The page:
Vietnam's climate tends to vary from the north to south and also varies according to altitude. Southern Vietnam experiences only two seasons, wet and dry. The wet season lasts from May through to November while the dry extends from December through to April. February, March and April are typically hot and humid. Coastal central Vietnam is characterised by coastal lowlands and unlike the other regions of Vietnam, the most significant amounts of rainfall are experienced between the months of December and February. Dalat in the central highlands experiences cooler temperatures due to its altitude. From November to March daily highs range from the low to mid twenties, (Celsius) while evening temperatures drop significantly lower. Northern Vietnam experiences cool to cold temperatures from November through to March while hot conditions predominate from May through to October. February and March are typically characterised by constant drizzle. As with Thailand, there is no 'best' time to travel as good weather conditions can be experienced in a certain part of the country all year round.
Saigon’s (Ho Chi Minh City) Tan Son Nhat International Airport is just 7 kilometres out of town. If you are finding your own way into town, a metered taxi will cost around 150,000 VND (approx US$8). Please insist with the taxi driver that they turn their meter on. Hanoi’s Noi Bai International Airport is located 35 kilometres from town. If you are finding your own way into town, metered taxis generally cost around 190,000 VND (approx US$10.50) and the journey takes about 50 minutes.
The international dialling code for Vietnam is +84. Telephone calls, especially international calls, made from hotels, often attract significant service charges, even when the number dialled is not available. Where possible, endeavour to make calls from local telephone offices, which are usually situated in or near the post offices. It is always advisable to confirm the rates you will be paying before you make your call. Should any extra assistance be required when you are on tour, please contact our local offices first. If you have a mobile phone it should be a relatively simple procedure to arrange ‘global roaming’ with your service provider; however, charges are generally very high so be sure to check this option thoroughly. You should also check with your service provider to see if your mobile phone is compatible with the networks used in Vietnam.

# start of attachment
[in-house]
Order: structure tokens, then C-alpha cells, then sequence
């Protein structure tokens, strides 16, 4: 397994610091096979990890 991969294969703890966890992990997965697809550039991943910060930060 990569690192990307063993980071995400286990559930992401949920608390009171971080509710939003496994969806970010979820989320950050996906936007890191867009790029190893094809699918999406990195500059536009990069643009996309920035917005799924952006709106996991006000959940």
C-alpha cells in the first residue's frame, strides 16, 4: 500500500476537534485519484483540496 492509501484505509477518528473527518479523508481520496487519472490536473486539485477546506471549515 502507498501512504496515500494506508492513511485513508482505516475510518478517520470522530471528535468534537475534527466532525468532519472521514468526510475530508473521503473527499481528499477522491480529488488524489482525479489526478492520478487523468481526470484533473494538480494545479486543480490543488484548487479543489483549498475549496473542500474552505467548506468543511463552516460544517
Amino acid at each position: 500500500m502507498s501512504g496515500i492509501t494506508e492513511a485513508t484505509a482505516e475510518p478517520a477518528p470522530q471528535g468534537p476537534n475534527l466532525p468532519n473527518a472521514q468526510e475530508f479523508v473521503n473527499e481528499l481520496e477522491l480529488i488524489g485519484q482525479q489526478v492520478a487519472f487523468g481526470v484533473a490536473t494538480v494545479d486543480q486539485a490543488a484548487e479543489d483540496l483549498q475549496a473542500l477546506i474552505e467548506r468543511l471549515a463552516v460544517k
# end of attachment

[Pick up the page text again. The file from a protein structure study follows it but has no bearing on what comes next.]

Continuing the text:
The electricity supply in Vietnam is rated at 110/220 volts, and appliances requiring 240 volts will work normally.If you bring electrical appliances you should also bring an international adaptor. Plug design varies, depending where you are; however, two flat pins (USA style) or three-pronged angled pins (Australian style) are fairly common.A torch (or flashlight) is useful when travelling in more remote areas. Note that whilst trekking, and in more remote areas, electricity will not be available. Here, the best option is small, battery-operated appliances.